Photogrammetry produces a lot of data. Here’s a walk-through of the kind of volume needed to create the High Seas Fleet pinnace found last month in Scapa Flow:-
Volume of data by event
From beginning to end we have:-
- Dive – 598 RAW files = 15.32Gb
- Initial processing – 598 derived JPEG images = 5.76Gb
- Build the model – Agisoft Photoscan project files = 15.61Gb
- Exported TIFF Orthophoto = 1.07Gb
All of this is for a relatively small target.
The Value of Managing Data
Years as working as a professional photographer developed a really slick and quick workflow to get the RAW files managed and the JPEGs processed really quickly. Embedding meta data into the images seems tedious at the time, but when it comes to finding things quickly in future precious time is saved.
For example, there are now 130,000 RAW files under management and finding ‘the one’ takes seconds. I would shudder to think how the unmanaged cope.
The workflow for model management is now honed, with long term backup and storage/retrieval working well.
But the stumbling block is the orthophoto.
Limits of LightRoom
Most photographers will be unaware of the physical limit Lightroom imposes, but any file larger than 64,000 pixels x 64,000 pixels in size or 512 gigapixels in total, triggers this error:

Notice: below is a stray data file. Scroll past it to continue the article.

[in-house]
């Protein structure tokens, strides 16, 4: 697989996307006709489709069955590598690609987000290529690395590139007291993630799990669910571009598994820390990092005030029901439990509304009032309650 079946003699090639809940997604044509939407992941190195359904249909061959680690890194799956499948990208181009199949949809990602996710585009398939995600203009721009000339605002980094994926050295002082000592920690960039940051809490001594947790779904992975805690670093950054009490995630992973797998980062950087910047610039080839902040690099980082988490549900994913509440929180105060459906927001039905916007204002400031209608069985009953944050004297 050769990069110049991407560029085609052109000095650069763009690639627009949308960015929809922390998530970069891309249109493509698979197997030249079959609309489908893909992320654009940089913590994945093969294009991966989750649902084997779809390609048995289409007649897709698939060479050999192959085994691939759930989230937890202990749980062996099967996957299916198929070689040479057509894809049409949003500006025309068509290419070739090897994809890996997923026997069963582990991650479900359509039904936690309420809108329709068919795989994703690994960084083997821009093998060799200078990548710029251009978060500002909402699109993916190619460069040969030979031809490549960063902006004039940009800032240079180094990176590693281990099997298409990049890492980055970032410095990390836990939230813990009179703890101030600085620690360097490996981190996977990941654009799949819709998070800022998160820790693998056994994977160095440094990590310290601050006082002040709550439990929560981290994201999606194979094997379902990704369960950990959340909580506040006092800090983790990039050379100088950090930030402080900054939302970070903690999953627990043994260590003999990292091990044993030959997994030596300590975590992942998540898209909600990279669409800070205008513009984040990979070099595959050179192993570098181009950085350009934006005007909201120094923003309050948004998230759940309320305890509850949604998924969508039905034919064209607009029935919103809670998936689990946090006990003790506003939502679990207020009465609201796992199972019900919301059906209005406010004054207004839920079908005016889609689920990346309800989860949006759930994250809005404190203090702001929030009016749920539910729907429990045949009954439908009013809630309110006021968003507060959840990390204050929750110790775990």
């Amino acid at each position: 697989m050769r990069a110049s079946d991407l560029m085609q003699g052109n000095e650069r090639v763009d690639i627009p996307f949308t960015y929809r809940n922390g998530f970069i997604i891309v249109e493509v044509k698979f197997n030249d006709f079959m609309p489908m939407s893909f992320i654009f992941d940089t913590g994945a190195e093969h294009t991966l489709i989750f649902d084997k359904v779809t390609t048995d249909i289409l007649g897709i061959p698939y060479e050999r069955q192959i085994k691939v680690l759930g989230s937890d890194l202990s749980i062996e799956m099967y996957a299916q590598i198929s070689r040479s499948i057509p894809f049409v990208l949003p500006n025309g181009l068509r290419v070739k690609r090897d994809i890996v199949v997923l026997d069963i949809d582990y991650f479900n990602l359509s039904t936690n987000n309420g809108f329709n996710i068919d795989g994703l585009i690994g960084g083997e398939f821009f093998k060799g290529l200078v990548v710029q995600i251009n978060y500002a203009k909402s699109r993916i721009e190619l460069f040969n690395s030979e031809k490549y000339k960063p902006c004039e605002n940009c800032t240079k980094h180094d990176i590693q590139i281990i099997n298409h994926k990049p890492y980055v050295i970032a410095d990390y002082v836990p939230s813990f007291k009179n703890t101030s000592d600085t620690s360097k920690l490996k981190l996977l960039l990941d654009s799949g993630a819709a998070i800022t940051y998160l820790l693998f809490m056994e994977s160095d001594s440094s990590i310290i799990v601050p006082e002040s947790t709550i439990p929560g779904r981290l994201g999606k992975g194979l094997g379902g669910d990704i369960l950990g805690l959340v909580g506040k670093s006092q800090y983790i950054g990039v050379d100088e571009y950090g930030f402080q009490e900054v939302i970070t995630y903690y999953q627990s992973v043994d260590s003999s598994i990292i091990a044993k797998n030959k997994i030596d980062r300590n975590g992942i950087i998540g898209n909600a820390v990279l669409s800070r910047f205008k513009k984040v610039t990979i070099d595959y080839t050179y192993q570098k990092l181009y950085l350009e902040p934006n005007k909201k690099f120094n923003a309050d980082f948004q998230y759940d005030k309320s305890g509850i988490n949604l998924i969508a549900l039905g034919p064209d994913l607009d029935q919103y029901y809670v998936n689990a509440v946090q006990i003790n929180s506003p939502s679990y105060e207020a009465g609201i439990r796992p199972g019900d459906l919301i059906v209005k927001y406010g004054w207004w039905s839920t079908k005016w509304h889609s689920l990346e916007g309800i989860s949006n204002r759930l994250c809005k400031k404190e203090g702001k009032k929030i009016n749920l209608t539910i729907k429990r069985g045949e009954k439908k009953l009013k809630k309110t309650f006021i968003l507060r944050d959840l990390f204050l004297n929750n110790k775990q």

Which is easy to trigger when the native size geo referenced orthophoto TIFF file is recording a resolution of 1.48mm per pixel.
Yes, 1.48mm per pixel. In the TIFF image you can count the spines on the sea urchins…if you really want to.
And for bigger sites it is easy to export a TIFF that neither Lightroom or Photoshop can actually open, let alone view.
What to do?
The value of image management is priceless so saving the orthophotos without some management/search/retrieval method is not an option. There are a few things we can do:
- Generate a lower resolution orthophoto. Photoscan Pro allows us to accept the default resolution, or to set a value that will import into Lightroom or be opened by Photoshop.
- Generate the orthophoto at the higher resolution, and then export a derived and lower resolution TIFF image and manage this version in Lightroom.
- Export the higher resolution image and (if Photoshop can cope) resize the image and import into Lightroom.
Generally I opt for the first choice. With a management system in place I’m confident I can go back into Photoscan Pro and recreate a higher resolution orthophoto when the software catches up with what we can create and view.
So whilst its a problem, I’m not complaining. The orthophotos derived from the models provide a level of detail beyond the model and really give a divers-eye view of the subject with all the water drained away, such as this one of the UB 116: